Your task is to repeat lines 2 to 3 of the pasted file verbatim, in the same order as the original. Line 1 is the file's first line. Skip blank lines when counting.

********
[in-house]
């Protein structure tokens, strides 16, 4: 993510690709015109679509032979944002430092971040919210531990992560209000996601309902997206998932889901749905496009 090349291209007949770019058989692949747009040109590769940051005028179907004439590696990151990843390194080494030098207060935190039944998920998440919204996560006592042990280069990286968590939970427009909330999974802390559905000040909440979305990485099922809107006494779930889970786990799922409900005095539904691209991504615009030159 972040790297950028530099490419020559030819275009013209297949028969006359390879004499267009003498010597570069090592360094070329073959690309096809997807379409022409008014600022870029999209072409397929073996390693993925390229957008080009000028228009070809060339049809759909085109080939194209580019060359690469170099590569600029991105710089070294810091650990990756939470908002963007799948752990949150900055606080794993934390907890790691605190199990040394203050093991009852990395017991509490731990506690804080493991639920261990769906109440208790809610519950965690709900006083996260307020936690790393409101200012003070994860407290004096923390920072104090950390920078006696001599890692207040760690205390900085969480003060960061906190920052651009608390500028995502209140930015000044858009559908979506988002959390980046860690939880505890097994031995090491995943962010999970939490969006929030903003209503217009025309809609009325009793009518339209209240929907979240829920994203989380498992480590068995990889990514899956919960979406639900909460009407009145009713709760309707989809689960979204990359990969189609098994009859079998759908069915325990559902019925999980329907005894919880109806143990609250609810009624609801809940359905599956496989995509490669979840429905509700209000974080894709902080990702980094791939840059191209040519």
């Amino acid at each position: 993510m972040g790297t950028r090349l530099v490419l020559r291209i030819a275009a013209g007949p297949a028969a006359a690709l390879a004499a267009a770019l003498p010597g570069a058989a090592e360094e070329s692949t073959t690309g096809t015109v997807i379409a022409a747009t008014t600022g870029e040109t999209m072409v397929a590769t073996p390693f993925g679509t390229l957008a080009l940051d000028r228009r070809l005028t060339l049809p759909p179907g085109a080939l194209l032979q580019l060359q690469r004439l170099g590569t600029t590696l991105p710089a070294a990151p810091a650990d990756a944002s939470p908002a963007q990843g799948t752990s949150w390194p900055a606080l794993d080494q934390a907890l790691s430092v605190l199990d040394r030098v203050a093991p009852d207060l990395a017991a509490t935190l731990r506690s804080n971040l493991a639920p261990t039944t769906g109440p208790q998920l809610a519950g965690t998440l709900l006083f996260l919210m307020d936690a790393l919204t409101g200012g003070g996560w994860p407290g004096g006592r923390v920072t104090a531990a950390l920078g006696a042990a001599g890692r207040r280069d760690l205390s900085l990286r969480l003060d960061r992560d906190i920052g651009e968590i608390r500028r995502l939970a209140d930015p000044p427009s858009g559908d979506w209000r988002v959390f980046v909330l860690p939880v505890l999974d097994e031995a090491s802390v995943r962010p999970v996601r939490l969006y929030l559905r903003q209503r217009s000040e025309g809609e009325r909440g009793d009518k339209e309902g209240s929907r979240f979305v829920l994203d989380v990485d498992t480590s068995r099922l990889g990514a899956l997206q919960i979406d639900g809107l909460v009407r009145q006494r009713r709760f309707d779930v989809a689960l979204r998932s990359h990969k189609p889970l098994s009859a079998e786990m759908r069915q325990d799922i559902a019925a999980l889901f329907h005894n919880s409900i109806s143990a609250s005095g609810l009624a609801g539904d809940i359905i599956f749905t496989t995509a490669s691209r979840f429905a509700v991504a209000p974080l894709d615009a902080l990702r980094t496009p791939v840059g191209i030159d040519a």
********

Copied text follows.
């Protein structure tokens, strides 16, 4: 993510690709015109679509032979944002430092971040919210531990992560209000996601309902997206998932889901749905496009 090349291209007949770019058989692949747009040109590769940051005028179907004439590696990151990843390194080494030098207060935190039944998920998440919204996560006592042990280069990286968590939970427009909330999974802390559905000040909440979305990485099922809107006494779930889970786990799922409900005095539904691209991504615009030159 972040790297950028530099490419020559030819275009013209297949028969006359390879004499267009003498010597570069090592360094070329073959690309096809997807379409022409008014600022870029999209072409397929073996390693993925390229957008080009000028228009070809060339049809759909085109080939194209580019060359690469170099590569600029991105710089070294810091650990990756939470908002963007799948752990949150900055606080794993934390907890790691605190199990040394203050093991009852990395017991509490731990506690804080493991639920261990769906109440208790809610519950965690709900006083996260307020936690790393409101200012003070994860407290004096923390920072104090950390920078006696001599890692207040760690205390900085969480003060960061906190920052651009608390500028995502209140930015000044858009559908979506988002959390980046860690939880505890097994031995090491995943962010999970939490969006929030903003209503217009025309809609009325009793009518339209209240929907979240829920994203989380498992480590068995990889990514899956919960979406639900909460009407009145009713709760309707989809689960979204990359990969189609098994009859079998759908069915325990559902019925999980329907005894919880109806143990609250609810009624609801809940359905599956496989995509490669979840429905509700209000974080894709902080990702980094791939840059191209040519």
């Amino acid at each position: 993510m972040g790297t950028r090349l530099v490419l020559r291209i030819a275009a013209g007949p297949a028969a006359a690709l390879a004499a267009a770019l003498p010597g570069a058989a090592e360094e070329s692949t073959t690309g096809t015109v997807i379409a022409a747009t008014t600022g870029e040109t999209m072409v397929a590769t073996p390693f993925g679509t390229l957008a080009l940051d000028r228009r070809l005028t060339l049809p759909p179907g085109a080939l194209l032979q580019l060359q690469r004439l170099g590569t600029t590696l991105p710089a070294a990151p810091a650990d990756a944002s939470p908002a963007q990843g799948t752990s949150w390194p900055a606080l794993d080494q934390a907890l790691s430092v605190l199990d040394r030098v203050a093991p009852d207060l990395a017991a509490t935190l731990r506690s804080n971040l493991a639920p261990t039944t769906g109440p208790q998920l809610a519950g965690t998440l709900l006083f996260l919210m307020d936690a790393l919204t409101g200012g003070g996560w994860p407290g004096g006592r923390v920072t104090a531990a950390l920078g006696a042990a001599g890692r207040r280069d760690l205390s900085l990286r969480l003060d960061r992560d906190i920052g651009e968590i608390r500028r995502l939970a209140d930015p000044p427009s858009g559908d979506w209000r988002v959390f980046v909330l860690p939880v505890l999974d097994e031995a090491s802390v995943r962010p999970v996601r939490l969006y929030l559905r903003q209503r217009s000040e025309g809609e009325r909440g009793d009518k339209e309902g209240s929907r979240f979305v829920l994203d989380v990485d498992t480590s068995r099922l990889g990514a899956l997206q919960i979406d639900g809107l909460v009407r009145q006494r009713r709760f309707d779930v989809a689960l979204r998932s990359h990969k189609p889970l098994s009859a079998e786990m759908r069915q325990d799922i559902a019925a999980l889901f329907h005894n919880s409900i109806s143990a609250s005095g609810l009624a609801g539904d809940i359905i599956f749905t496989t995509a490669s691209r979840f429905a509700v991504a209000p974080l894709d615009a902080l990702r980094t496009p791939v840059g191209i030159d040519a």